Why does Curacao Carnival Burn down Momo and all Reminders of the Festival?
The history of carnival in Curacao dates back to the nineteenth century. The festival is generally attributed to the Christian practice of ‘Carne Levale’ which relates to the practice of giving up meat for the Lenten season. The official Carnival as we know it today began back in 1969 and has evolved into a full-fledged celebration complete with parades and numerous parties.
The most notable among the celebrations is the ‘GRAN MARCHA’ or Grand Parade and the MARCH DI DESPEDIDA or Farewell March on the last day of carnival. The Farewell March has an added magical element with the nighttime floats that are adorned with sparking lights. The march culminates with the burning of the Momo. Momo is a larger-than-life papier-mâché figure who is introduced as the King of the festivities at the onset. He presides over all his subjects as they drink , let loose and just have a good time. Momo symbolizes mischievousness and debauchery so at the farewell march when he is set on fire, it’s a signal to all that as much fun as they have had for the Carnival season, all indulgence has its limits and should be put to an end.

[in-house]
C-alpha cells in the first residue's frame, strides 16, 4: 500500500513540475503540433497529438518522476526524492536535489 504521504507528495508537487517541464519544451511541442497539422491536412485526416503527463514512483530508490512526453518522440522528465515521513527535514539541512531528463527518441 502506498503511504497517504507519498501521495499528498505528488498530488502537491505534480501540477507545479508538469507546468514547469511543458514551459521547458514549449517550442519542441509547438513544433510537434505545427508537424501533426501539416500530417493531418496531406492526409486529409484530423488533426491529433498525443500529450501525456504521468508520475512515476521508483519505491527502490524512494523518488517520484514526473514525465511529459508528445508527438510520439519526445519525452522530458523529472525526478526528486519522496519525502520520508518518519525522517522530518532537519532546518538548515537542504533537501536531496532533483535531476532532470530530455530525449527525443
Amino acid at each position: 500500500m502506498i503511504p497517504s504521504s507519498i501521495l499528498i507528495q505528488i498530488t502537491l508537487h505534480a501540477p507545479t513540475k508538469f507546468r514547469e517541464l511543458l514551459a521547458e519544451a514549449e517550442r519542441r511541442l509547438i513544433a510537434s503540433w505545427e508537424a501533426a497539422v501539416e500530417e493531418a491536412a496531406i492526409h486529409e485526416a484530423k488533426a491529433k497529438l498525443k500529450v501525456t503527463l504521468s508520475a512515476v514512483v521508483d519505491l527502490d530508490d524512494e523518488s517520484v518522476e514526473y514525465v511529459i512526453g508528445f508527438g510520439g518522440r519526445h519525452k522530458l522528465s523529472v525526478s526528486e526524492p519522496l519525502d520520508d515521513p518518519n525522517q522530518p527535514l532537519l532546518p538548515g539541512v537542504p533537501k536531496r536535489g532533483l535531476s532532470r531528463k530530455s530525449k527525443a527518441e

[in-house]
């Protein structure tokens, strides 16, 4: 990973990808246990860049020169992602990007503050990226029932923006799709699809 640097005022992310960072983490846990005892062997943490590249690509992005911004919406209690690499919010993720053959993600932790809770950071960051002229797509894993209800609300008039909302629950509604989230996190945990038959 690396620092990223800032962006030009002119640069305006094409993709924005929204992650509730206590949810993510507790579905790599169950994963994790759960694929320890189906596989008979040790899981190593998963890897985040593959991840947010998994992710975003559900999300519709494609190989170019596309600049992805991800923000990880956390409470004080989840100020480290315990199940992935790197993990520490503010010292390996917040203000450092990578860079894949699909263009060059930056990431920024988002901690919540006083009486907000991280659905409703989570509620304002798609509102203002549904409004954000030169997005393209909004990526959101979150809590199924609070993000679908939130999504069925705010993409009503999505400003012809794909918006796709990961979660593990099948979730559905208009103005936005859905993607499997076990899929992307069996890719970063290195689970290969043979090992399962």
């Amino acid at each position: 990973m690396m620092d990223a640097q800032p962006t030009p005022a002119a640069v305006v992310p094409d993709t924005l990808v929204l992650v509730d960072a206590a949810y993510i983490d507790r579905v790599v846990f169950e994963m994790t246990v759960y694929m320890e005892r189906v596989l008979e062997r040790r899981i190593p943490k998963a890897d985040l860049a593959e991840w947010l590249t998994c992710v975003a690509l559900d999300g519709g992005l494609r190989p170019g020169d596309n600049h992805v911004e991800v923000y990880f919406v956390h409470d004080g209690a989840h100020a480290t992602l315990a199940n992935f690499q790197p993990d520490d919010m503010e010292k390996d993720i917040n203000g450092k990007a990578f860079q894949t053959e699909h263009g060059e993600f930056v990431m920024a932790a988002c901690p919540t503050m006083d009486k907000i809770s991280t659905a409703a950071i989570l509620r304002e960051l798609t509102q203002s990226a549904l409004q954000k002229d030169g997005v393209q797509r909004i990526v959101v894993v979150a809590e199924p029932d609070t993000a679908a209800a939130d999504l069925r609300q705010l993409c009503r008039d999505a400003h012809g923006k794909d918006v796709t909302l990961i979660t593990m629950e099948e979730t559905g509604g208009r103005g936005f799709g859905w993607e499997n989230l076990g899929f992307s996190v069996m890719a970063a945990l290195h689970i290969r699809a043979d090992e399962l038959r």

In addition to the parades, patrons of Curacao carnival can also look forward to the Tumba Festival. Similar to the International Soca Monarch in Trinidad and Tobago’s Carnival, the tumba festival is a four-day musical event where the best local composers, singers, and bands compete to have their piece selected as the year’s official Carnival road march. The winner of this event is crowned the Rei de Tumba (King of Tumba).
THE FUTURE GENERATION
One other unique element of Curaco’a Carnival is it emphasis on including an often overlooked segment of the Carnival community-teenagers. Carnivals around the world are divided into two unique segments –children and adults. However, in Curacao teenagers are strongly encouraged to have their own tumba contests, their own Queen of Carnival, King, Prince, Helper Pageant elections, and their own parades. In these parades, secondary schools demonstrate their abilities, designing their own costumes and a special dance performance. The first Teen Curaçao Carnival parade takes place the Friday before the adult parade.
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